Facebook Twitter Instagram YouTube


To improve the lives of the animals in our care, be timely and compassionate in our responses, educate the public through community outreach and, provide for the health and safety of the citizens and animals of Ventura County.

How to Foster

Foster parents open their homes and hearts to animals who need them now more than ever. These compassionate people play a vital role in the life of that animal and are a critical component to the success of Ventura County Animal Services mission as a whole. Foster parents provide a home environment for healing and growth that a shelter cannot duplicate. Simply put: foster parents save lives.



Want to become a Foster Parent?

The first step is to attend a volunteer fair!  After learning about the foster program goals and expectations, you will attend a species specific class for either dogs or kittens.  At this time, adult cat fosters are trained on an individual appointment basis.  

All classes are held at 600 Aviation Drive, Camarillo

  Volunteer Fair Dog Class Kitten Class
January 25th @ 6:30pm 12th @ 4:00pm
14th @ 5:00pm
27th @ 4:30pm
February 24th @ 6:30pm 16th @ 4:00pm 10th @ 12:00pm
March 25th @ 2:00pm 2nd @ 3:00pm 16th @ 3:00pm
April 23rd @ 1:00pm 2nd @ 4:30pm 2nd @ 2:00pm
May 23rd @ 7:00pm 7th @ 2:00pm 21st @ 2:00pm
June 28th @ 7:00pm    
July 20th @ 7:00pm    
August 27th @ 1:00pm    
September 27th @ 7:00pm    
October 14th @ 11:00am    
November 16th @ 6:30pm    
December 26th @ 6:30pm    


What do I need to know before I foster?

How long are the animals in foster homes?
This varies depending on the type of foster.  Underage animals may need up to 3 months in a home, while a medical recovery foster may need just a few weeks.  Animals needing training or working on a behavior modification program, may stay in foster as long as they are progressing.  An interested rescue or adopter may be found at any time - so be prepared to answer questions and be available for meet and greets.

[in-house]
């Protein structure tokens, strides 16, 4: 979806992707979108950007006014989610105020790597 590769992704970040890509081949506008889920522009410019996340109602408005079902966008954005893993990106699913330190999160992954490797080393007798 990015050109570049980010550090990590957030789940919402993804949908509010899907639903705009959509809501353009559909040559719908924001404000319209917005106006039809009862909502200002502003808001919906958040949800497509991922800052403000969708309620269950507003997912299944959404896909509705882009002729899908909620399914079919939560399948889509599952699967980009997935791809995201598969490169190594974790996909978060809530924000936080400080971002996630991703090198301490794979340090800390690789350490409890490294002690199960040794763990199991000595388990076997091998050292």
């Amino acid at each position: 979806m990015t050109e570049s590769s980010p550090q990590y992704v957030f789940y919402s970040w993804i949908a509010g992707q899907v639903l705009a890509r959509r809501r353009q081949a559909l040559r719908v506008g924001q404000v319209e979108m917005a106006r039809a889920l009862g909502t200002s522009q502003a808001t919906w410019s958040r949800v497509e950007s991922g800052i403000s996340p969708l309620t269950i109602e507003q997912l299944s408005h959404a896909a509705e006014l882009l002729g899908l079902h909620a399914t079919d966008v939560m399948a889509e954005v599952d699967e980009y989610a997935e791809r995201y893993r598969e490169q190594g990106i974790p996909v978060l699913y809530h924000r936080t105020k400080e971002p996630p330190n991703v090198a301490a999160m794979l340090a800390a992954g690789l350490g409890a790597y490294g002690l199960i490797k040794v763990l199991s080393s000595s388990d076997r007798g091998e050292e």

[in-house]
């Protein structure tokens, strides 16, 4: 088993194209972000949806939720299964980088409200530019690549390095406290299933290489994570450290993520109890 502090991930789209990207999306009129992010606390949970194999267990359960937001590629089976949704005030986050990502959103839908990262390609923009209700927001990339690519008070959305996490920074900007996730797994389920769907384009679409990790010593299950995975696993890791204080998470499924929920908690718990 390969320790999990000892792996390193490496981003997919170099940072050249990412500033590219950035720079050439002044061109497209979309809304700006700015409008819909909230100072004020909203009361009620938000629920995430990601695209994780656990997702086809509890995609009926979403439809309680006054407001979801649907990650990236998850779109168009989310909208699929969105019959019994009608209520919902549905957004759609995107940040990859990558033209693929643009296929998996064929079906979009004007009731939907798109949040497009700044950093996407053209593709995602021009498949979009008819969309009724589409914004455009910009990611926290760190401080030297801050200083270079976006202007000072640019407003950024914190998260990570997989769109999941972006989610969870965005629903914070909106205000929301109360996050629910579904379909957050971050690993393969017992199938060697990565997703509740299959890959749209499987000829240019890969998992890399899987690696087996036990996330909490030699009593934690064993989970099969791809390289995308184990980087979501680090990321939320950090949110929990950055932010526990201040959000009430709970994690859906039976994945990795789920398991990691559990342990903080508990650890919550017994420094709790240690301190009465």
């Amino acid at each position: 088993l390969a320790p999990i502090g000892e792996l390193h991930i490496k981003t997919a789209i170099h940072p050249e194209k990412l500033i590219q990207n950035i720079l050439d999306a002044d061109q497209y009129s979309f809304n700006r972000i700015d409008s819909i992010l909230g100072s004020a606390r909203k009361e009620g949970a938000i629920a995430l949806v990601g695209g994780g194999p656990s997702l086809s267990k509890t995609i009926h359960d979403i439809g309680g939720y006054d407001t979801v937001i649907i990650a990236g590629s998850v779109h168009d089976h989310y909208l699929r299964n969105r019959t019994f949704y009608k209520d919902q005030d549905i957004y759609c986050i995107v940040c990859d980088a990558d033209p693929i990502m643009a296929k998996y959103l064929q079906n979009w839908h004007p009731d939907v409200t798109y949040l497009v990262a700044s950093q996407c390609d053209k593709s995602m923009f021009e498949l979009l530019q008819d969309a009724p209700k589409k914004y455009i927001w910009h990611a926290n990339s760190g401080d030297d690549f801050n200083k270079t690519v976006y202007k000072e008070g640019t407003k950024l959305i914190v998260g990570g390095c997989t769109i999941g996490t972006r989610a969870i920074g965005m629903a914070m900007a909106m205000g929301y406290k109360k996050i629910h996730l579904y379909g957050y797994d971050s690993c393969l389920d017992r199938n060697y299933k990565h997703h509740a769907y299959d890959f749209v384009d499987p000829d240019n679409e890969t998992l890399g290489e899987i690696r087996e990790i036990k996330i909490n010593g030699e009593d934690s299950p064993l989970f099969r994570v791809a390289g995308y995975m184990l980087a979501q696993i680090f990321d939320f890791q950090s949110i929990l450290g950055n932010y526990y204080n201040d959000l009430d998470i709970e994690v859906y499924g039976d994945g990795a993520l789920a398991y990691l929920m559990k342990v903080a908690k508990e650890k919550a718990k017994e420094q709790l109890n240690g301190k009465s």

How do we select animals to place with you?
We use evaluation tools to help match up the animals personality and needs with your lifestyle and home environment.  Not all our animals are eligible for foster.  Once you have completed training, you will get an email twice a month with a list of animals that we need fosters for.  Please follow the instructions in the email to schedule a pick up time. 

What do I need to buy?
VCAS can provide food, litter, medicine, crates, bedding and adopt me gear.  We often have supplies donated that are of great use to our foster program!  Anything that you buy for fostering may be eligible for a tax deduction, but check in with your tax preparer.

What about veterinary care?
All vet care is handled at our Camarillo shelter location.  Please contact the foster coordinator to schedule appointments.  You will be provided with an emergency protocol for after hours concerns.

What do you mean by advertise my foster?
By sharing photos, videos and personality information of your foster, you enable us to tell the public about him/her and build interest.  Foster animals should participate in offsite adoption events if they are healthy enough.  Remember to put their "adopt me" gear on anytime they are out of the home for extra exposure!

What is an Adoption Ambassador?
VCAS wants to make the adoption process as easy as possible for our community!  We allow our foster parents to facilitate adoptions without requiring the animal and adopter to come back to the shelter.  If your foster animal is available for adoption, you can request an adoption packet and provided with instructions for completion.

are foster responsibilities?